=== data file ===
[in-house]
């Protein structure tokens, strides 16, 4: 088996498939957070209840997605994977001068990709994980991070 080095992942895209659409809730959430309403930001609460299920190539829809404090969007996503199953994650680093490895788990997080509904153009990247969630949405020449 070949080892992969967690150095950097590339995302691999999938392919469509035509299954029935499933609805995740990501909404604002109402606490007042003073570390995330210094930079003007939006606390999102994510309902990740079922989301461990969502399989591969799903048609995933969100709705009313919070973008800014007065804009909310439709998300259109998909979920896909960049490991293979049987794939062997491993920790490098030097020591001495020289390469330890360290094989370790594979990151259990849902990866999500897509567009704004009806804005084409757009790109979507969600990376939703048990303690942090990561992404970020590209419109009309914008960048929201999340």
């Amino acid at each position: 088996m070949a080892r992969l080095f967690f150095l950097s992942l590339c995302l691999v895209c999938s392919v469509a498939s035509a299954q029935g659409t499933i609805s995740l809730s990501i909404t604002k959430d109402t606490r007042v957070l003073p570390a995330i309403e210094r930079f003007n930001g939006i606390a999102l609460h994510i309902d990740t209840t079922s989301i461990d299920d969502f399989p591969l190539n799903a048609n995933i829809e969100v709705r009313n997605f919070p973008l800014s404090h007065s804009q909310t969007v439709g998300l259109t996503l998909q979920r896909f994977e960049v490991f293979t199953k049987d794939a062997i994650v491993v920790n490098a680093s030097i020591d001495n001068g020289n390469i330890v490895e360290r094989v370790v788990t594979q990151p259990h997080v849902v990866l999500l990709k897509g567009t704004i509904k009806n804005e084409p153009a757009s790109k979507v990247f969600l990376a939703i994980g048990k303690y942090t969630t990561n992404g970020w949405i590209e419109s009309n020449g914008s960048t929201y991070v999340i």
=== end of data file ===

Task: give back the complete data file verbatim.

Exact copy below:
[in-house]
């Protein structure tokens, strides 16, 4: 088996498939957070209840997605994977001068990709994980991070 080095992942895209659409809730959430309403930001609460299920190539829809404090969007996503199953994650680093490895788990997080509904153009990247969630949405020449 070949080892992969967690150095950097590339995302691999999938392919469509035509299954029935499933609805995740990501909404604002109402606490007042003073570390995330210094930079003007939006606390999102994510309902990740079922989301461990969502399989591969799903048609995933969100709705009313919070973008800014007065804009909310439709998300259109998909979920896909960049490991293979049987794939062997491993920790490098030097020591001495020289390469330890360290094989370790594979990151259990849902990866999500897509567009704004009806804005084409757009790109979507969600990376939703048990303690942090990561992404970020590209419109009309914008960048929201999340």
């Amino acid at each position: 088996m070949a080892r992969l080095f967690f150095l950097s992942l590339c995302l691999v895209c999938s392919v469509a498939s035509a299954q029935g659409t499933i609805s995740l809730s990501i909404t604002k959430d109402t606490r007042v957070l003073p570390a995330i309403e210094r930079f003007n930001g939006i606390a999102l609460h994510i309902d990740t209840t079922s989301i461990d299920d969502f399989p591969l190539n799903a048609n995933i829809e969100v709705r009313n997605f919070p973008l800014s404090h007065s804009q909310t969007v439709g998300l259109t996503l998909q979920r896909f994977e960049v490991f293979t199953k049987d794939a062997i994650v491993v920790n490098a680093s030097i020591d001495n001068g020289n390469i330890v490895e360290r094989v370790v788990t594979q990151p259990h997080v849902v990866l999500l990709k897509g567009t704004i509904k009806n804005e084409p153009a757009s790109k979507v990247f969600l990376a939703i994980g048990k303690y942090t969630t990561n992404g970020w949405i590209e419109s009309n020449g914008s960048t929201y991070v999340i």